Where benefit amounts are determined by other methods, the income taxation of benefit payments may differ. For example, benefits from a plan for injured football players where the benefit amount was determined by the number of seasons played rather than the type and severity of the injury as required were not excludable from income. Furthermore, benefits determined as a percentage of disabled employees’ salaries, rather than being based on the nature of their injuries, typically are not excludable from income.
3. Tax Credit for the Elderly and the Permanently and Totally Disabled
Section 22 of the Internal Revenue Code offers an income tax credit to qualified individuals who were totally disabled when they retired. The amount of the credit is 15 percent of the taxpayer’s section 22 amount. Disability income is defined as the taxable amount individuals receive under their employers’ plans as wages or payments in place of wages for the period they are absent from work due to disability.
Qualified individuals are those who are age sixty-five or older or who are under age sixty-five, retired on disability, and considered permanently and totally disabled. Permanent and total disability is the inability “to engage in any substantial gainful activity by reason of any medically determinable physical or mental impairment which qualified doctors can expect to result in death or which has lasted or doctors reasonably can expect to last for a continuous period of not less than twelve months.”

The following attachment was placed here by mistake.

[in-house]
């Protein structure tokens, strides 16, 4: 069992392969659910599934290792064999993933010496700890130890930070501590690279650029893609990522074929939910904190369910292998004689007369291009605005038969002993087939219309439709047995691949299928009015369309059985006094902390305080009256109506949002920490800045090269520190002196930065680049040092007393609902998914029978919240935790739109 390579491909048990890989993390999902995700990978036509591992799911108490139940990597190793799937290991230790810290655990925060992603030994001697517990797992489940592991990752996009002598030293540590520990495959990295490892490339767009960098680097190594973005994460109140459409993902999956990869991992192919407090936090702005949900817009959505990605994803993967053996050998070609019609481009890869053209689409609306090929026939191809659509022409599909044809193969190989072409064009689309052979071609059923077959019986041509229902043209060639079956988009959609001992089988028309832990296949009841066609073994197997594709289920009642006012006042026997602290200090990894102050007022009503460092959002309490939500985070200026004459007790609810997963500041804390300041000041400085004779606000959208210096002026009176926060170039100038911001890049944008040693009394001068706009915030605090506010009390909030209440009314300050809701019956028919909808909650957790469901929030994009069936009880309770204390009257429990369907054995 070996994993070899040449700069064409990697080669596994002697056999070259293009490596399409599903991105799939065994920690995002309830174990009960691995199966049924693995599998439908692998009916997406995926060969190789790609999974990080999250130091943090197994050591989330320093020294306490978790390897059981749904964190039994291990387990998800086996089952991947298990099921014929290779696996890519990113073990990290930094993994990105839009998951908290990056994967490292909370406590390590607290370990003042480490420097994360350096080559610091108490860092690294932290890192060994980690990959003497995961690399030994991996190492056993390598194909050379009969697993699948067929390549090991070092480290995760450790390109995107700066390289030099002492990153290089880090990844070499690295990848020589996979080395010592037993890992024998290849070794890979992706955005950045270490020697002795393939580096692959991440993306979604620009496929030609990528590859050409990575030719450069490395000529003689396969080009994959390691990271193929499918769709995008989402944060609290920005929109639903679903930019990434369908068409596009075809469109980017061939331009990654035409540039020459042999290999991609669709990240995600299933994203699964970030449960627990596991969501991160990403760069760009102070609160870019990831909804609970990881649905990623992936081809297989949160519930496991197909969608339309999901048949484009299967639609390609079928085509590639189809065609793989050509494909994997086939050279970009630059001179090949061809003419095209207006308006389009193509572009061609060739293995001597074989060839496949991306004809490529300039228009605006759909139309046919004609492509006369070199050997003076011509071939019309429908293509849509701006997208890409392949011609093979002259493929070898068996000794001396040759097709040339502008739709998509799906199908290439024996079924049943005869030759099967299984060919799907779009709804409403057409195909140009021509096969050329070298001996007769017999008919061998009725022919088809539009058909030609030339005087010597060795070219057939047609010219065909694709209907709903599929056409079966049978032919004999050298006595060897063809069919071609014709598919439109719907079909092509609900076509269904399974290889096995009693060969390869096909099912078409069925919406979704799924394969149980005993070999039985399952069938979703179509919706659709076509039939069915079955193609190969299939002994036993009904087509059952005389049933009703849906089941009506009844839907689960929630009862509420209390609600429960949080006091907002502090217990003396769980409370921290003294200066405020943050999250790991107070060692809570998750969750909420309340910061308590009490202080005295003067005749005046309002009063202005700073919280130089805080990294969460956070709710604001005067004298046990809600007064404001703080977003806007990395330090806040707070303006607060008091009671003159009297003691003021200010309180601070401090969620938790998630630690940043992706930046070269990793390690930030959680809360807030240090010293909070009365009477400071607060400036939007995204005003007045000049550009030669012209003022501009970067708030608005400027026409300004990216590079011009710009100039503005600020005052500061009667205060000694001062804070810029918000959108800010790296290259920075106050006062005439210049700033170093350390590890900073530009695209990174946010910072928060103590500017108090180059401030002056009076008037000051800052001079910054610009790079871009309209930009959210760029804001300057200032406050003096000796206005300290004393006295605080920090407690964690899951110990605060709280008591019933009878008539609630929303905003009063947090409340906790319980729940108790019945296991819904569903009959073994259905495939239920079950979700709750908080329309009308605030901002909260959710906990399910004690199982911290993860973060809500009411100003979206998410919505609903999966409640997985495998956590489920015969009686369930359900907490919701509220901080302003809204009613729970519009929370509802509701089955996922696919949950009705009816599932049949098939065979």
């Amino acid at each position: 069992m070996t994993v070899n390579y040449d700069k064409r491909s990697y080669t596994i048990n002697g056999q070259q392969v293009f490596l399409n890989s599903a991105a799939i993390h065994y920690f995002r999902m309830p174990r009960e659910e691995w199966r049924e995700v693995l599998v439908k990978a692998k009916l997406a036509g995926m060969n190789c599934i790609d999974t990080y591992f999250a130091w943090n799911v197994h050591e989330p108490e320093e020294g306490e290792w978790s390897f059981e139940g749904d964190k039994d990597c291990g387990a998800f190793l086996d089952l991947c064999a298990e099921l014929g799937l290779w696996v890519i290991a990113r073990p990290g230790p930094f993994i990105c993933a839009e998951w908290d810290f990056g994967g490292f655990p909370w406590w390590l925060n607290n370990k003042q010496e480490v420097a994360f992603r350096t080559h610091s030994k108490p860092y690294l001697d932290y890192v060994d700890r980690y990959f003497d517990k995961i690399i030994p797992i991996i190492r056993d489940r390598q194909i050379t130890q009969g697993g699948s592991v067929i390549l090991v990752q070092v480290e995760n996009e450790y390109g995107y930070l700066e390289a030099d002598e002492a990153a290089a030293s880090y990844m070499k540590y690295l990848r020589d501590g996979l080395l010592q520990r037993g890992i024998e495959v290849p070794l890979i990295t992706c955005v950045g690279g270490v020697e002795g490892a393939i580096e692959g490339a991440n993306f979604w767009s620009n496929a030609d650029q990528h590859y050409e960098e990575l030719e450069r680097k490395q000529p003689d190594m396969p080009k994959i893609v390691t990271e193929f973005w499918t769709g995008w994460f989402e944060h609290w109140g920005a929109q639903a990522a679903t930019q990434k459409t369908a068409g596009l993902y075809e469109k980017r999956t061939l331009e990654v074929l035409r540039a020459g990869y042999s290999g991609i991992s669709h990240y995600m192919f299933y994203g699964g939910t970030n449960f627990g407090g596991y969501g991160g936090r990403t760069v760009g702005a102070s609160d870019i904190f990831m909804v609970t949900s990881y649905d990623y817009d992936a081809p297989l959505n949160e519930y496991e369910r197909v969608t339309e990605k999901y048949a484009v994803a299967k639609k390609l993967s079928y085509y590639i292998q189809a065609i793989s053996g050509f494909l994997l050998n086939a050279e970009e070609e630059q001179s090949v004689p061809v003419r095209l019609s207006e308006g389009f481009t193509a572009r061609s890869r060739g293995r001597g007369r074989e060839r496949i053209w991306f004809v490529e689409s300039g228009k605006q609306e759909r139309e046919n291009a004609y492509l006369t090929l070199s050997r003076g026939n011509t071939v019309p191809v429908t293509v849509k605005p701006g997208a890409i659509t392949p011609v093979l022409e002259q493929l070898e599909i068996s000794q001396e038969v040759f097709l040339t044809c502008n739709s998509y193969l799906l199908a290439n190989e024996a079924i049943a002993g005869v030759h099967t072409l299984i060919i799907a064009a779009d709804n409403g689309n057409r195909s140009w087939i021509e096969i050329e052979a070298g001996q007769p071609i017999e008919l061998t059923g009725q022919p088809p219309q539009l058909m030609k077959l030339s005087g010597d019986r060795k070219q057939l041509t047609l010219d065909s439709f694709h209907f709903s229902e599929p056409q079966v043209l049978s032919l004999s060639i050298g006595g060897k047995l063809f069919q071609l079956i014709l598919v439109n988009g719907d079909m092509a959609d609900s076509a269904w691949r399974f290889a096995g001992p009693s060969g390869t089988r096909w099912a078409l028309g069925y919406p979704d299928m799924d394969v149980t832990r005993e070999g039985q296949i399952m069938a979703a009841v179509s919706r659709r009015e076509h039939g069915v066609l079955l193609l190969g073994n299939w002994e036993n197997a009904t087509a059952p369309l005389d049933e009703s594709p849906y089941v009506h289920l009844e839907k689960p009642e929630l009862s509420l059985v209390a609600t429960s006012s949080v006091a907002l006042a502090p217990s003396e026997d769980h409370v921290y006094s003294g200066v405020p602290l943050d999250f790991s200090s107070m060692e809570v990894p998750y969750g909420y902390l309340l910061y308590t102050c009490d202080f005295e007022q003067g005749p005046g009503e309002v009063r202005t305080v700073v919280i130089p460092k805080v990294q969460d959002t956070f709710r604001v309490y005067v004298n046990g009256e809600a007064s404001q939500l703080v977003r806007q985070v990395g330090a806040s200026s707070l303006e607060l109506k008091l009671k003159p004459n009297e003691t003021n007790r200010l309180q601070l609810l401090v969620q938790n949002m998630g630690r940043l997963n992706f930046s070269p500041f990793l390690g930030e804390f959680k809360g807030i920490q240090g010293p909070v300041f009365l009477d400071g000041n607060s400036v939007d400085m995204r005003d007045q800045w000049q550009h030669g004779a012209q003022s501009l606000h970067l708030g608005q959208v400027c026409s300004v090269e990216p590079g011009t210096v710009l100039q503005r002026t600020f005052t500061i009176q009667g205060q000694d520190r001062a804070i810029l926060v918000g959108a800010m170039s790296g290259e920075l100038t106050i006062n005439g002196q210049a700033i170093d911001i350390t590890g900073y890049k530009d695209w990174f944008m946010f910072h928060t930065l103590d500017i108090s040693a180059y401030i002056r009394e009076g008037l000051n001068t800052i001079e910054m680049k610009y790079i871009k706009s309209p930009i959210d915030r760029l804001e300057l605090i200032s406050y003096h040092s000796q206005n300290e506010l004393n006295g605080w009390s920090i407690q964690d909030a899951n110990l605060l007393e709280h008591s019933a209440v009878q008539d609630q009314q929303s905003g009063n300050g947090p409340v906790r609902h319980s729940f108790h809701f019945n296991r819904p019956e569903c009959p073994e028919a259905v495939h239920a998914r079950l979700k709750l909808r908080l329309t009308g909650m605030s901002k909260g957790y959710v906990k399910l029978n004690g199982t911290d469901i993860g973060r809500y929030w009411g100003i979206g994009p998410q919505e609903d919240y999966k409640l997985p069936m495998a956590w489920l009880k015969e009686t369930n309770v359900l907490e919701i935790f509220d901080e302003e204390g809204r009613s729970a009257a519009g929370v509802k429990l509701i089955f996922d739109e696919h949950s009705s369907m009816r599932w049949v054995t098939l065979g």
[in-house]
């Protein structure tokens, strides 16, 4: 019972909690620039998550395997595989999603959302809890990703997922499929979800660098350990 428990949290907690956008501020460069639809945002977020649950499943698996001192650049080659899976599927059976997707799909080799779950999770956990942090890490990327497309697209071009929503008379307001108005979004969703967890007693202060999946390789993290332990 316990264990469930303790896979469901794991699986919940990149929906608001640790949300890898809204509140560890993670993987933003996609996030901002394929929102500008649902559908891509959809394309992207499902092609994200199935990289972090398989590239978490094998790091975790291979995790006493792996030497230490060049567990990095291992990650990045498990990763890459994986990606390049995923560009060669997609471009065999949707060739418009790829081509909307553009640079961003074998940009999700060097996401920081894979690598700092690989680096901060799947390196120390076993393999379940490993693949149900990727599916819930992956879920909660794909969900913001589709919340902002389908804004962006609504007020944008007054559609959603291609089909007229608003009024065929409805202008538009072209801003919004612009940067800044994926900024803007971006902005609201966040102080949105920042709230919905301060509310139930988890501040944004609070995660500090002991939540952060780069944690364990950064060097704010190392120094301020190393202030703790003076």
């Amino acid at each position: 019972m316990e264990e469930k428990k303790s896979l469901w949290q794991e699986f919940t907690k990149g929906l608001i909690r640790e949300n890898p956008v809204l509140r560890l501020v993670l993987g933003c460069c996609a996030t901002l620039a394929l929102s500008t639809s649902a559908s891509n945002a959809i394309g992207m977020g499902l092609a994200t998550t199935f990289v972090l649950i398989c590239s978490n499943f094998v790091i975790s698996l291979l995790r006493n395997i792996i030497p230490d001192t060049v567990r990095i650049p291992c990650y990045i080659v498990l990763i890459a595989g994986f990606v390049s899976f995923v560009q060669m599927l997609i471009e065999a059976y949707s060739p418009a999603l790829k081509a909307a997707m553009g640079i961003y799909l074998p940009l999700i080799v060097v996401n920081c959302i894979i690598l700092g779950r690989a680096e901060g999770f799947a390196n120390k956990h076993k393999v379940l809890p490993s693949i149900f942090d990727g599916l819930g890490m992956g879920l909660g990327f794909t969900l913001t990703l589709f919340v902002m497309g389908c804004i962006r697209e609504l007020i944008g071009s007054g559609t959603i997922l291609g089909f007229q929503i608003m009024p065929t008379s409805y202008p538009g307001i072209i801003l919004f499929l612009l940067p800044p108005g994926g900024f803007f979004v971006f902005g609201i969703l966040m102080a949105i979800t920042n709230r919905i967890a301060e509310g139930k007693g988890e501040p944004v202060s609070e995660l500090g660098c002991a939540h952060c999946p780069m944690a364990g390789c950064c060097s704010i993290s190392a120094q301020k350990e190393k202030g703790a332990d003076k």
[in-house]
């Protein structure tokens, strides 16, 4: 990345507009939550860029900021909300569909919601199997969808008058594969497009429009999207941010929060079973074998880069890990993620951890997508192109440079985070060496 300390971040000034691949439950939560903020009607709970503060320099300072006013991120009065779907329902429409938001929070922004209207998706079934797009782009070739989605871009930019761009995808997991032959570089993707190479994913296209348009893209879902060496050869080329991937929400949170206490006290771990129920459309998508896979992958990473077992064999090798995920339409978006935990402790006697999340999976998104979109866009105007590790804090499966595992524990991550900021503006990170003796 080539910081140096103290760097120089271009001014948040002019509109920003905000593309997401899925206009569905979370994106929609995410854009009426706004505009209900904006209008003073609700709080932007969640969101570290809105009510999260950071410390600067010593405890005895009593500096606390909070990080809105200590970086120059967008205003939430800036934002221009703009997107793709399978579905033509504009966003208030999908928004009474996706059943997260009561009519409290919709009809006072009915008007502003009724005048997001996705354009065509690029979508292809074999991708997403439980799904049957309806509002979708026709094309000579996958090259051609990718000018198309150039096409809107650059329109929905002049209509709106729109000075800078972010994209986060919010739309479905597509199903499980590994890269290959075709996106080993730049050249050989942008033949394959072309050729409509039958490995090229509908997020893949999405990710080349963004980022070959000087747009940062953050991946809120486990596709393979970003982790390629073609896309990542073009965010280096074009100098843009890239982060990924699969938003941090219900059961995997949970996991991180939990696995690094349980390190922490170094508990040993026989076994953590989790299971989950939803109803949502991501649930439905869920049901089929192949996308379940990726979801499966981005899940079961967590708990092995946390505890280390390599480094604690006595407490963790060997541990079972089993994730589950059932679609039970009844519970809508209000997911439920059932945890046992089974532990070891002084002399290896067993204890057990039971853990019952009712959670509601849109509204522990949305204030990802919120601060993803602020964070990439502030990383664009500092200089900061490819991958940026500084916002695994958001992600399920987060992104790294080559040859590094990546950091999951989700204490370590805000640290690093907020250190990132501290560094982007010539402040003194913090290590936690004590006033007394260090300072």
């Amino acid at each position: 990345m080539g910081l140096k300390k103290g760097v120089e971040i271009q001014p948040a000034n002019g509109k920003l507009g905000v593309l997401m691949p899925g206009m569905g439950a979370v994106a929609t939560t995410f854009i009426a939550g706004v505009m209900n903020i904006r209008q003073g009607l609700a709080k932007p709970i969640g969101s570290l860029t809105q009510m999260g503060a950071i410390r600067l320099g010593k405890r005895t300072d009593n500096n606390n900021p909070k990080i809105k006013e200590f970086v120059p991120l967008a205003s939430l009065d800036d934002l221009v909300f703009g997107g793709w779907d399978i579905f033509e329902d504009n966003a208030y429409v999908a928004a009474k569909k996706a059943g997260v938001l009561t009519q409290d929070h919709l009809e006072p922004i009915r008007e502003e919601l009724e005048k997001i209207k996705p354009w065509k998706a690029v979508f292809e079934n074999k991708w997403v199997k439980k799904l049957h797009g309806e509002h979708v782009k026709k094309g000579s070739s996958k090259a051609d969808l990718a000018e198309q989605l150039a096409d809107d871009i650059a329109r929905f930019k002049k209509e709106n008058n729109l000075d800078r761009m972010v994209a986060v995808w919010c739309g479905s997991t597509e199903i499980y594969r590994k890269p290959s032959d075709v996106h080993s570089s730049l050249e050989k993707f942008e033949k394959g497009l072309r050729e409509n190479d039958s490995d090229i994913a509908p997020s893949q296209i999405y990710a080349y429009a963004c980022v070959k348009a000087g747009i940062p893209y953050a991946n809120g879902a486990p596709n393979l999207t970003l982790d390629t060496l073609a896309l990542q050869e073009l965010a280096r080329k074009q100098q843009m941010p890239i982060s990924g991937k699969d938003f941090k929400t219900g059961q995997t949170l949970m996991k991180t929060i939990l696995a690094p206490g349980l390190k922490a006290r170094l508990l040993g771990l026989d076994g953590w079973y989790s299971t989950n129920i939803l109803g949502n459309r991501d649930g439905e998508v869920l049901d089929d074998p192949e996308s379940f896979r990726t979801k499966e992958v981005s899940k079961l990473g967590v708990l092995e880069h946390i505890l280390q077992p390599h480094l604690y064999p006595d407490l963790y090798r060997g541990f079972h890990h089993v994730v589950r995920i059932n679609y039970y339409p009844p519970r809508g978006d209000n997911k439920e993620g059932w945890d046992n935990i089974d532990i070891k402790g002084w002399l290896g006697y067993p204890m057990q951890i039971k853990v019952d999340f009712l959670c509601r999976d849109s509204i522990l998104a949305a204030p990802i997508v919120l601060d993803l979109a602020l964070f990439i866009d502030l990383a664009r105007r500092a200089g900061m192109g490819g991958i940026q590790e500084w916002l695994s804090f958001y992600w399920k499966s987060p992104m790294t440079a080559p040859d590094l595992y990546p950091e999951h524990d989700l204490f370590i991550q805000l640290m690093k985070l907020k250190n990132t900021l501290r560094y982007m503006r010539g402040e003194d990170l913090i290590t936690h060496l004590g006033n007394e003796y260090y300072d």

To determine the amount of the credit, individuals must determine their Section 22 amount for the taxable year. The credit equals 15 percent of that amount; however, because it is a nonrefundable credit, it may not exceed the taxpayer’s income tax liability for the taxable year.
The base Section 22 amount is $5,000 for a single taxpayer or married taxpayers filing jointly if only one spouse qualifies for the credit; $7,500 for married taxpayers filing jointly if both qualify; and $3,750 for married taxpayers filing separately. The base figure (or the amount of disability income in the case of individuals under age sixty-five if that is less) is reduced dollar-for-dollar by one-half of adjusted gross income in excess of $7,500 (single taxpayer); $10,000 (joint return); or $5,000 (married filing separately).
4. Gift, Estate, and Generation-Skipping Transfer Taxation
Basically, disability income premiums or benefit payments are not affected in any special way by the gift tax, the estate tax, and the generation-skipping transfer tax. An individual can make a gift of any amount of cash that the recipient will use to pay disability income premiums. Such a gift would be considered a present interest gift and, as such, would qualify for the gift tax annual exclusion of $14,000 in 2015. Because insurers only pay disability income benefits during the insured’s life, after his or her death, nothing remains to be transferred to an heir or beneficiary.
Reproduced with permission. Copyright The National Underwriter Co. Division of ALM